Date of Award


Document Type


Degree Name

Master of Science (MS)


College of Science and Mathematics


Chemistry and Biochemistry

Thesis Sponsor/Dissertation Chair/Project Chair

Nina Goodey

Committee Member

David Konas

Committee Member

John Siekierka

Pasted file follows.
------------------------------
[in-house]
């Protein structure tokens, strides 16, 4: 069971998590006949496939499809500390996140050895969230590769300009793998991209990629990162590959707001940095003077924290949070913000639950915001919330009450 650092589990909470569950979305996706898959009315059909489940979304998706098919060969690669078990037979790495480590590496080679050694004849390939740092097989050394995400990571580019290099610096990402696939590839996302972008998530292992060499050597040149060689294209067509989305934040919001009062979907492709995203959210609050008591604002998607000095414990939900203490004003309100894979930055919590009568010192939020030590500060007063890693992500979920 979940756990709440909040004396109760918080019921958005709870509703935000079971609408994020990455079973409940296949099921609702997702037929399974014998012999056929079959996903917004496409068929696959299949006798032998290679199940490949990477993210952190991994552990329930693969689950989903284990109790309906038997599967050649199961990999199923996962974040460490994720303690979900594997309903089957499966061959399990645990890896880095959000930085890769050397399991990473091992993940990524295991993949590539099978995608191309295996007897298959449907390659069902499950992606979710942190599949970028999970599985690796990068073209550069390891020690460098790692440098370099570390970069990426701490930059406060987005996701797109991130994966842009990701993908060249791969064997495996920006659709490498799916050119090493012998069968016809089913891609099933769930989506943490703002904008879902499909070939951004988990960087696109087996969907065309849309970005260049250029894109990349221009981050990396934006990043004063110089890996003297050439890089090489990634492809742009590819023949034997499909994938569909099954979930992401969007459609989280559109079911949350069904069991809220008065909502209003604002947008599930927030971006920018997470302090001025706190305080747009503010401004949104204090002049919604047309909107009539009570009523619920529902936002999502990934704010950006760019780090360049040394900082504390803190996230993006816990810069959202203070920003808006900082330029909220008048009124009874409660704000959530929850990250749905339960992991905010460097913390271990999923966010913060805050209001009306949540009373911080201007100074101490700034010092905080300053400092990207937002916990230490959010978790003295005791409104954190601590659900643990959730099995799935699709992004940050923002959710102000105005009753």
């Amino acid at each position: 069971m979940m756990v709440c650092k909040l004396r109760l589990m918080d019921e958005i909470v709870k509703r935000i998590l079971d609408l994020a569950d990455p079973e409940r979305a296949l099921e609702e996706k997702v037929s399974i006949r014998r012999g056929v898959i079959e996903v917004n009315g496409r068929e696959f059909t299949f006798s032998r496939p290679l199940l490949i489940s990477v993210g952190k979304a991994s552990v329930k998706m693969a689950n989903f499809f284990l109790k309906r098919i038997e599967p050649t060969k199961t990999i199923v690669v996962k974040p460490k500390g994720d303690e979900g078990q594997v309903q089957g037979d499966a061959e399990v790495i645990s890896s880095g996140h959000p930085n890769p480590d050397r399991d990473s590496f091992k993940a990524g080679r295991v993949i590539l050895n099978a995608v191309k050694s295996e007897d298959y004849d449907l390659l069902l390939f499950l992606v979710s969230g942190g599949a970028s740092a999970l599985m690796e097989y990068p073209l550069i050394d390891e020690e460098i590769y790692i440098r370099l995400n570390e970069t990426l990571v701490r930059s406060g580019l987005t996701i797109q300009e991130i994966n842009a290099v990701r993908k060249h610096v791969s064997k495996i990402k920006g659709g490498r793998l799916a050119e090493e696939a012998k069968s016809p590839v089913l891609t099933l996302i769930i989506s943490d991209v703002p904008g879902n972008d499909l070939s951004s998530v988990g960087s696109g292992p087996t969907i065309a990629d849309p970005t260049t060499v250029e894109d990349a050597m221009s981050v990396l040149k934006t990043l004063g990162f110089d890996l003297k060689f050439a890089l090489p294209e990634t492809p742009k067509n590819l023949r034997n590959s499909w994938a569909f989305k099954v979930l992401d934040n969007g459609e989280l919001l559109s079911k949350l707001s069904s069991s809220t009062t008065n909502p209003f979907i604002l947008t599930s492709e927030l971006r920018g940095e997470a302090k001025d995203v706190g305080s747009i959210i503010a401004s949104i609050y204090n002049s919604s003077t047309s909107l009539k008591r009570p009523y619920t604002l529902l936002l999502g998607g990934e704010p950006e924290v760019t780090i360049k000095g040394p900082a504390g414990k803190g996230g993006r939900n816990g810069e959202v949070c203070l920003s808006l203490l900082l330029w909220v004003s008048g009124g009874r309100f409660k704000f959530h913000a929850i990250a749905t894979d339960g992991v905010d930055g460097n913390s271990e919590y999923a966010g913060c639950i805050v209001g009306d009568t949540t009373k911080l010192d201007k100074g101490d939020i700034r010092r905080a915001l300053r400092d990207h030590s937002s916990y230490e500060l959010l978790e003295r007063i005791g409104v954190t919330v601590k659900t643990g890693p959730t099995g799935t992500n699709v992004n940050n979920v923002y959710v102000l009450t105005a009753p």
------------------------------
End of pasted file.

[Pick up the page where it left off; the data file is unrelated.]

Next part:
Tuberculosis (TB) is an infectious disease caused by the bacteria Mycobacterium tuberculosis that primarily attacks the lungs. Drug resistance for M. tuberculosis is emerging and therefore new drug targets need to be identified. One way to target TB is through the inhibition of the tryptophan biosynthetic pathway of M. tuberculosis since production of tryptophan is essential for the replication of M. tuberculosis. The enzyme Indole-3-glycerol phosphate synthase (MtIGPS) was chosen as a potential drug target due to its role in tryptophan biosynthesis. Residue N189 interacts with active site residues E168 and S220. It is inferred from previous studies done with IGPS from Sulfolobus solfataricus that E168 may be important for catalysis and S220 for substrate binding. In this study, the residue N189 in MtIGPS was mutated to a variety of other amino acids. The effects were studied through steady-state kinetics and rate-pH profiles to elucidate the role of N189 in the interactions of active site residues E168 and S220. It is possible that N189 plays a role in catalysis through its proximity to E168, which is suspected to play a role in the MtIGPS mechanism. The kcat values for the wild-type, N189S, N189Q, N189D, and N189K are 7± 0.3×10-2 1/s, 4 ± 0.2×10-3 1/s, 5 ± 0.2×10-4 1/s, 1 ± 0.1x10-5 1/s, and 6 ± 0.3×10-5 1/s, respectively, while the KM values are 9.8 ± 1.6 μM, 48.2 ± 5.5 μM, 11.5 ± 1.3 μM, 8.4 ± 2.0 μM, and 5.5 ± 1.0 μM, respectively. It was found that mutation of N189 to S, Q, D or K has a drastic impact on MtIGPS catalytic activity, indicating that N189 is catalytically important. Once the role of N189 and the other residues is better understood, then inhibitors for IGPS can be designed.

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